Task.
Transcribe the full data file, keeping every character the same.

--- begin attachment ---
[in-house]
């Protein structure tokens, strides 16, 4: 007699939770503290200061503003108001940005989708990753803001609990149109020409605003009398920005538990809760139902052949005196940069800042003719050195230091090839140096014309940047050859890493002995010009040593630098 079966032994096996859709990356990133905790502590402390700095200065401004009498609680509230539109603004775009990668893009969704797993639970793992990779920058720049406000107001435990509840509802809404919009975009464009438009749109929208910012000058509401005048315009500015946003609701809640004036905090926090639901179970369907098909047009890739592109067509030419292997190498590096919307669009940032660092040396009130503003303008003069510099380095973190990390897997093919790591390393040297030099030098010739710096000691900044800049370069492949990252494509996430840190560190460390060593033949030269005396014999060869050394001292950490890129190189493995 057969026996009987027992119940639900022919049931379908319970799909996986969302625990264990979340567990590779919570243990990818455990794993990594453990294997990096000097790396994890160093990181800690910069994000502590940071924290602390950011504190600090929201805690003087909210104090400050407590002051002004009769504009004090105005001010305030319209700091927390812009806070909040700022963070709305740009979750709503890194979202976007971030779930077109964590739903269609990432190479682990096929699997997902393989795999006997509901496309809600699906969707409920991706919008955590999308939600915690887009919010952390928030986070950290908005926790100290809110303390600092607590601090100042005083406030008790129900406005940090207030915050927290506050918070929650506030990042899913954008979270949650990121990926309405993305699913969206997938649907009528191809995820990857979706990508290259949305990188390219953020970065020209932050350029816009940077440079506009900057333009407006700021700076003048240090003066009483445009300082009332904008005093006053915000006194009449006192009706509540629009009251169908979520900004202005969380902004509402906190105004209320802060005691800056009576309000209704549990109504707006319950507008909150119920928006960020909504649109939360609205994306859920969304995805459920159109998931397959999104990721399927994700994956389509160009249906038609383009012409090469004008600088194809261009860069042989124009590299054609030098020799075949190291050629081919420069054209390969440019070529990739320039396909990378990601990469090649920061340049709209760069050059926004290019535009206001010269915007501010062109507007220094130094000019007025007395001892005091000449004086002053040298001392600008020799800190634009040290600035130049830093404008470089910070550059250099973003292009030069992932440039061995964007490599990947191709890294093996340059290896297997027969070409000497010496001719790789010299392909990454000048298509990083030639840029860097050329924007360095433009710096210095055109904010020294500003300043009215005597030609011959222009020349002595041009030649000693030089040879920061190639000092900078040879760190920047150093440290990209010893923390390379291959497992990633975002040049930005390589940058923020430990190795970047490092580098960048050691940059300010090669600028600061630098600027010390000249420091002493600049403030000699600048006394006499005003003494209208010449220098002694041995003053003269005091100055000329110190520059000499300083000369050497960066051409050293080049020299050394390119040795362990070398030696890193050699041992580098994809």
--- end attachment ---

[in-house]
């Protein structure tokens, strides 16, 4: 007699939770503290200061503003108001940005989708990753803001609990149109020409605003009398920005538990809760139902052949005196940069800042003719050195230091090839140096014309940047050859890493002995010009040593630098 079966032994096996859709990356990133905790502590402390700095200065401004009498609680509230539109603004775009990668893009969704797993639970793992990779920058720049406000107001435990509840509802809404919009975009464009438009749109929208910012000058509401005048315009500015946003609701809640004036905090926090639901179970369907098909047009890739592109067509030419292997190498590096919307669009940032660092040396009130503003303008003069510099380095973190990390897997093919790591390393040297030099030098010739710096000691900044800049370069492949990252494509996430840190560190460390060593033949030269005396014999060869050394001292950490890129190189493995 057969026996009987027992119940639900022919049931379908319970799909996986969302625990264990979340567990590779919570243990990818455990794993990594453990294997990096000097790396994890160093990181800690910069994000502590940071924290602390950011504190600090929201805690003087909210104090400050407590002051002004009769504009004090105005001010305030319209700091927390812009806070909040700022963070709305740009979750709503890194979202976007971030779930077109964590739903269609990432190479682990096929699997997902393989795999006997509901496309809600699906969707409920991706919008955590999308939600915690887009919010952390928030986070950290908005926790100290809110303390600092607590601090100042005083406030008790129900406005940090207030915050927290506050918070929650506030990042899913954008979270949650990121990926309405993305699913969206997938649907009528191809995820990857979706990508290259949305990188390219953020970065020209932050350029816009940077440079506009900057333009407006700021700076003048240090003066009483445009300082009332904008005093006053915000006194009449006192009706509540629009009251169908979520900004202005969380902004509402906190105004209320802060005691800056009576309000209704549990109504707006319950507008909150119920928006960020909504649109939360609205994306859920969304995805459920159109998931397959999104990721399927994700994956389509160009249906038609383009012409090469004008600088194809261009860069042989124009590299054609030098020799075949190291050629081919420069054209390969440019070529990739320039396909990378990601990469090649920061340049709209760069050059926004290019535009206001010269915007501010062109507007220094130094000019007025007395001892005091000449004086002053040298001392600008020799800190634009040290600035130049830093404008470089910070550059250099973003292009030069992932440039061995964007490599990947191709890294093996340059290896297997027969070409000497010496001719790789010299392909990454000048298509990083030639840029860097050329924007360095433009710096210095055109904010020294500003300043009215005597030609011959222009020349002595041009030649000693030089040879920061190639000092900078040879760190920047150093440290990209010893923390390379291959497992990633975002040049930005390589940058923020430990190795970047490092580098960048050691940059300010090669600028600061630098600027010390000249420091002493600049403030000699600048006394006499005003003494209208010449220098002694041995003053003269005091100055000329110190520059000499300083000369050497960066051409050293080049020299050394390119040795362990070398030696890193050699041992580098994809």